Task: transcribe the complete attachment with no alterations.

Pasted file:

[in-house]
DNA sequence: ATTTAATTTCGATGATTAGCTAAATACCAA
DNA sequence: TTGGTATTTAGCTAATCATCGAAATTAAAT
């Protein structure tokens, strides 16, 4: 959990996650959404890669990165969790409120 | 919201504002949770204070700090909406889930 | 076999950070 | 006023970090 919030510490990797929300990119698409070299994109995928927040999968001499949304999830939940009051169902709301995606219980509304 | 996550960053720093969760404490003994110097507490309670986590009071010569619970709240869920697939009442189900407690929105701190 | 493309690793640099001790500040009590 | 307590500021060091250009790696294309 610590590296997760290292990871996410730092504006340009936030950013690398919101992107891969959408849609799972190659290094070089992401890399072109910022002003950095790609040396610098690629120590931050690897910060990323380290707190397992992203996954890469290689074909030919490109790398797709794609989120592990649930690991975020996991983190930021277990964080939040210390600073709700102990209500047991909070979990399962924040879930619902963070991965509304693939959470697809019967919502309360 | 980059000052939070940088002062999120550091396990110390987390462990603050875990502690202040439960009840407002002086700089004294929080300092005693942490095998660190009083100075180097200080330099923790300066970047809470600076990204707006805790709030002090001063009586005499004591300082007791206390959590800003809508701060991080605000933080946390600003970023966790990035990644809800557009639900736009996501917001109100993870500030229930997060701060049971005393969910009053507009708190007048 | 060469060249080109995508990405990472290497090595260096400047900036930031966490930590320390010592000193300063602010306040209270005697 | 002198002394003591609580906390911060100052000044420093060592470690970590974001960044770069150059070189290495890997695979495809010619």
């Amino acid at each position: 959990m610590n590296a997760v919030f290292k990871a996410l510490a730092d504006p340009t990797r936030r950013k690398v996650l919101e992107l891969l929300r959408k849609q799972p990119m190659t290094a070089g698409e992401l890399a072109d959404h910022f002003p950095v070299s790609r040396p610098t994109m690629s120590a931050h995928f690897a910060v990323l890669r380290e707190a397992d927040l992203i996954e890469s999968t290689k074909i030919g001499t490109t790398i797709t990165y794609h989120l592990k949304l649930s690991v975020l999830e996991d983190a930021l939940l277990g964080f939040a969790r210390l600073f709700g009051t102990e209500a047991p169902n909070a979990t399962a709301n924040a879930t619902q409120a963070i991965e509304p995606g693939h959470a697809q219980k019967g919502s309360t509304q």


[in-house]
DNA sequence: ATTTAATTTCGATGATTAGCTAAATACCAA
DNA sequence: TTGGTATTTAGCTAATCATCGAAATTAAAT
């Protein structure tokens, strides 16, 4: 959990996650959404890669990165969790409120 | 919201504002949770204070700090909406889930 | 076999950070 | 006023970090 919030510490990797929300990119698409070299994109995928927040999968001499949304999830939940009051169902709301995606219980509304 | 996550960053720093969760404490003994110097507490309670986590009071010569619970709240869920697939009442189900407690929105701190 | 493309690793640099001790500040009590 | 307590500021060091250009790696294309 610590590296997760290292990871996410730092504006340009936030950013690398919101992107891969959408849609799972190659290094070089992401890399072109910022002003950095790609040396610098690629120590931050690897910060990323380290707190397992992203996954890469290689074909030919490109790398797709794609989120592990649930690991975020996991983190930021277990964080939040210390600073709700102990209500047991909070979990399962924040879930619902963070991965509304693939959470697809019967919502309360 | 980059000052939070940088002062999120550091396990110390987390462990603050875990502690202040439960009840407002002086700089004294929080300092005693942490095998660190009083100075180097200080330099923790300066970047809470600076990204707006805790709030002090001063009586005499004591300082007791206390959590800003809508701060991080605000933080946390600003970023966790990035990644809800557009639900736009996501917001109100993870500030229930997060701060049971005393969910009053507009708190007048 | 060469060249080109995508990405990472290497090595260096400047900036930031966490930590320390010592000193300063602010306040209270005697 | 002198002394003591609580906390911060100052000044420093060592470690970590974001960044770069150059070189290495890997695979495809010619």
């Amino acid at each position: 959990m610590n590296a997760v919030f290292k990871a996410l510490a730092d504006p340009t990797r936030r950013k690398v996650l919101e992107l891969l929300r959408k849609q799972p990119m190659t290094a070089g698409e992401l890399a072109d959404h910022f002003p950095v070299s790609r040396p610098t994109m690629s120590a931050h995928f690897a910060v990323l890669r380290e707190a397992d927040l992203i996954e890469s999968t290689k074909i030919g001499t490109t790398i797709t990165y794609h989120l592990k949304l649930s690991v975020l999830e996991d983190a930021l939940l277990g964080f939040a969790r210390l600073f709700g009051t102990e209500a047991p169902n909070a979990t399962a709301n924040a879930t619902q409120a963070i991965e509304p995606g693939h959470a697809q219980k019967g919502s309360t509304q």